Unbelievable Book Sewing. The American Bookbinders Museum. Petition Against the Closure of the Greek Conservation Department.

sewing in the air

Chase, A. and Clow, Stories of Industry, Vol. II. (Educational Publishing Co.: Boston, New York, Chicago, 1891), 174. Author’s collection.

I can’t quite believe the above image reflects an actual practice. Sliding the books up after they are sewn? This would seem to cause extreme abrasion to the cords, thread and signatures. Cords from this time are often very weak, though. There are other suspect elements; the title is wrong and the sewing frame uprights are incredibly tall. The whole frame would likely be very unstable and the tension on the cords would be extreme; could three weak, thin, late nineteenth century cords support this weight?

Generally this image is believable, though. The body and hand positions of the women are accurate. Women from around this time could sew very fast, 2-3 thousand signatures a day. Being able to sew a large number of books without having to restring the frame would likely be a time savings. Is this image the result of artistic imagination, ignorance or possibly an accurate description of an unusual trade practice?

Whatever the case, I wouldn’t have found this intriguing image if it were not for the wonderful online bibliography of bookbinding manuals from The American Bookbinders Museum. It is annotated, so can save anyone a lot of time searching through less useful sources. The American Bookbinders Museum was also incredibly gracious host when I taught my 18th century French class in San Francisco, letting us closely examine a first edition of Dudin’s 1772 L’Art du Reliure, followed by a reception. Their collection of books, tools and machines is unique and irreplaaceable.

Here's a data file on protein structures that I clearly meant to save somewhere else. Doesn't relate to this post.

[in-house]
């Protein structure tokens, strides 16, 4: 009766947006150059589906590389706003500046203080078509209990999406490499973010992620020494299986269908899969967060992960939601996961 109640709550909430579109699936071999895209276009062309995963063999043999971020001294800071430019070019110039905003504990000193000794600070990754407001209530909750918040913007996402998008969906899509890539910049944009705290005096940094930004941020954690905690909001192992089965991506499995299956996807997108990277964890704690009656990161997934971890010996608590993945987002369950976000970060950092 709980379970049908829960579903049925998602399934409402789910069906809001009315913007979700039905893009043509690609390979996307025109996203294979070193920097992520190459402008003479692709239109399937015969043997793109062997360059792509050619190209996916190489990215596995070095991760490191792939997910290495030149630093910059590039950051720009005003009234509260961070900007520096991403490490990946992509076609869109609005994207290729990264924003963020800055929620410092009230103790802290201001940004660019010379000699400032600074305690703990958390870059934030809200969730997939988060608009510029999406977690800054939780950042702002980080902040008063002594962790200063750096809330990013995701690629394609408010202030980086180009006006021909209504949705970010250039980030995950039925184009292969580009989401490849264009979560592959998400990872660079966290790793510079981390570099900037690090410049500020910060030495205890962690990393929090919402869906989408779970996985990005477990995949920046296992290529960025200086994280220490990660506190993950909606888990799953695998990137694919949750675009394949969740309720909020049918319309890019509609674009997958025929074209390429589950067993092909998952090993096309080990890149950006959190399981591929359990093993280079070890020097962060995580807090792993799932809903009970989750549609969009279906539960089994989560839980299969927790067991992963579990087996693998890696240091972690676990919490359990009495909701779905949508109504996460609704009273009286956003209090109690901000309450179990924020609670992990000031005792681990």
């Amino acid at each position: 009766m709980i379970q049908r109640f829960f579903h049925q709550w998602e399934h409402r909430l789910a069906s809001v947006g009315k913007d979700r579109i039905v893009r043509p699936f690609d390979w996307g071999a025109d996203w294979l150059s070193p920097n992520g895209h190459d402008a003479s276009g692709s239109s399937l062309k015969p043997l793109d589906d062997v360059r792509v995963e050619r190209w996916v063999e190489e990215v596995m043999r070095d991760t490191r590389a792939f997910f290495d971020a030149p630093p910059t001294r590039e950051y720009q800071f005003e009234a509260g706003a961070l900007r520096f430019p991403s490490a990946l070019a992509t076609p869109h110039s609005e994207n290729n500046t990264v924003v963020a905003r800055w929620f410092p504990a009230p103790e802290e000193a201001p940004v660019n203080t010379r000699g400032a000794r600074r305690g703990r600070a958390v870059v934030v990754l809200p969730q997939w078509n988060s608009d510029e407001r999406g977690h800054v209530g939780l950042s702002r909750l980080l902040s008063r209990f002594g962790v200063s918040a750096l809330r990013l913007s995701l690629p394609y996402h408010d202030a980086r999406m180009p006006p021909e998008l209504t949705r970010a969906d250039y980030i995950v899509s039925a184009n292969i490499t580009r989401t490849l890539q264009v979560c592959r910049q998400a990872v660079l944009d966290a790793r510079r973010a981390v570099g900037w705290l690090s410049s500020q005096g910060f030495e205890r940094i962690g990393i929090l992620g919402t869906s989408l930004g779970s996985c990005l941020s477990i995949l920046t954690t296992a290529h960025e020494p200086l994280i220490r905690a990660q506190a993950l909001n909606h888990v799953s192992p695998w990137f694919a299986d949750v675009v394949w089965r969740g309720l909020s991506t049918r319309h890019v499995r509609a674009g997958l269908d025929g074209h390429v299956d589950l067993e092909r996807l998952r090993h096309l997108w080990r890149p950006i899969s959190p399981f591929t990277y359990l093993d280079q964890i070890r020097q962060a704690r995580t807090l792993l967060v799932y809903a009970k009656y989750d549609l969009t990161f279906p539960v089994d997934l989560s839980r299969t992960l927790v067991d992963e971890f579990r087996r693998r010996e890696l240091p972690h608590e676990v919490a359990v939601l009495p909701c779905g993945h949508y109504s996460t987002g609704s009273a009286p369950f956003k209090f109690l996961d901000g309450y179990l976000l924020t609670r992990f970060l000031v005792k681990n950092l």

But The American Bookbinders Museum is currently in crisis, due to two water leaks in recent months. They need to raise a lot of money to relocate their collection.  I chipped in. How could you not contribute to a Museum that contains possibly the coolest bookbinders ticket ever?

bookbinder and taxidermist

Collection of The American Bookbinders Museum

If you would like to send a check please  make the check out to “The American Bookbinders Museum” and send it to the following address:

Bookbinders Museum Relief
c/o Taurus Bookbindery
2736 16 th street
San Francisco, CA. 94110

The Museum is a 501-(c)3  organization and all donations will be tax deductible.

For further questions contact Tim James anytime  9:00 AM-9:00 PM PST at 415-710-9369  (Tim James)   or email: Tim [at] Bookbindersmuseum.com

If you are interested in helping to find a permanent home for the Museum and insuring its future please leave your contact information at: info [at] bookbindersmuseum.com


And since you are doing one good deed, how about signing this petition to help save the Greek Conservation Department as well?

Dear friends and colleagues,

The Department for the Protection and Conservation of Cultural Heritage in Zakynthos, Greece of the Technological Educational Institute of the Ionian Islands is threatened with unjust and unreasoned closure by the Greek Ministry of Education.

The profession of conservation is suffering a blow yet again, following the closure of several courses throughout Europe over the last few years and job cuts in museums, libraries and institutions, putting our cultural heritage at greater risk.

Please read our petition and if you support our cause sign it and forward it anywhere you can.


[NOTE: The appeal for money after you sign the petitions is for ipetitions, not Greek Conservation]

Thank you for your help,

Nikolas Sarris

Nikolas Sarris, PhD
Book Conservation, Assistant Professor
TEI of the Ionian Islands
Dep. for the Protection and Conservation of Cultural Heritage
Zakynthos 29100 – Greece

Big Bamboo Folders

Finally, the perfectly shaped bamboo folder?!?

Hand tools, in particular, need to be tested and evaluated by using them. A poor design aspect quickly becomes apparent. The simpler the tool, the more critical each aspect is. And tools don’t get much simpler than a smooth bone or wood folder.